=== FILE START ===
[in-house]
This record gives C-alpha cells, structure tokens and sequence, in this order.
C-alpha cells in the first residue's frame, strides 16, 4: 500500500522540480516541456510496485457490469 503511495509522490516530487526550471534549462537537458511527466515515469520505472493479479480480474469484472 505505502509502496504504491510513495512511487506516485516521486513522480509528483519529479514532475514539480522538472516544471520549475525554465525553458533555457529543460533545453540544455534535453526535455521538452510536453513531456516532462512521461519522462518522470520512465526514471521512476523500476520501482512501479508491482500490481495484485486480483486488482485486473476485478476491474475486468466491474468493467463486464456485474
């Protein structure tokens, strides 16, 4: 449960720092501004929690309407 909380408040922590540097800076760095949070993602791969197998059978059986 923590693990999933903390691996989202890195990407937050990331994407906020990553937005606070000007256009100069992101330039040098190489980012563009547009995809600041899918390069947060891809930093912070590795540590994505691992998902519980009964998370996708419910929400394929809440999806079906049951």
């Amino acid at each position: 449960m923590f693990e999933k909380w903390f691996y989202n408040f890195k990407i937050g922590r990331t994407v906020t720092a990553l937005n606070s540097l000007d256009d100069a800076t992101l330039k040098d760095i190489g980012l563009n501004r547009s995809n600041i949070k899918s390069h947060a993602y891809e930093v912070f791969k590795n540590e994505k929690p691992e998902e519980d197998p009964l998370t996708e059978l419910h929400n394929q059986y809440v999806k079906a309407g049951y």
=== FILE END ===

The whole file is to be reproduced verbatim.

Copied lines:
[in-house]
This record gives C-alpha cells, structure tokens and sequence, in this order.
C-alpha cells in the first residue's frame, strides 16, 4: 500500500522540480516541456510496485457490469 503511495509522490516530487526550471534549462537537458511527466515515469520505472493479479480480474469484472 505505502509502496504504491510513495512511487506516485516521486513522480509528483519529479514532475514539480522538472516544471520549475525554465525553458533555457529543460533545453540544455534535453526535455521538452510536453513531456516532462512521461519522462518522470520512465526514471521512476523500476520501482512501479508491482500490481495484485486480483486488482485486473476485478476491474475486468466491474468493467463486464456485474
């Protein structure tokens, strides 16, 4: 449960720092501004929690309407 909380408040922590540097800076760095949070993602791969197998059978059986 923590693990999933903390691996989202890195990407937050990331994407906020990553937005606070000007256009100069992101330039040098190489980012563009547009995809600041899918390069947060891809930093912070590795540590994505691992998902519980009964998370996708419910929400394929809440999806079906049951």
């Amino acid at each position: 449960m923590f693990e999933k909380w903390f691996y989202n408040f890195k990407i937050g922590r990331t994407v906020t720092a990553l937005n606070s540097l000007d256009d100069a800076t992101l330039k040098d760095i190489g980012l563009n501004r547009s995809n600041i949070k899918s390069h947060a993602y891809e930093v912070f791969k590795n540590e994505k929690p691992e998902e519980d197998p009964l998370t996708e059978l419910h929400n394929q059986y809440v999806k079906a309407g049951y």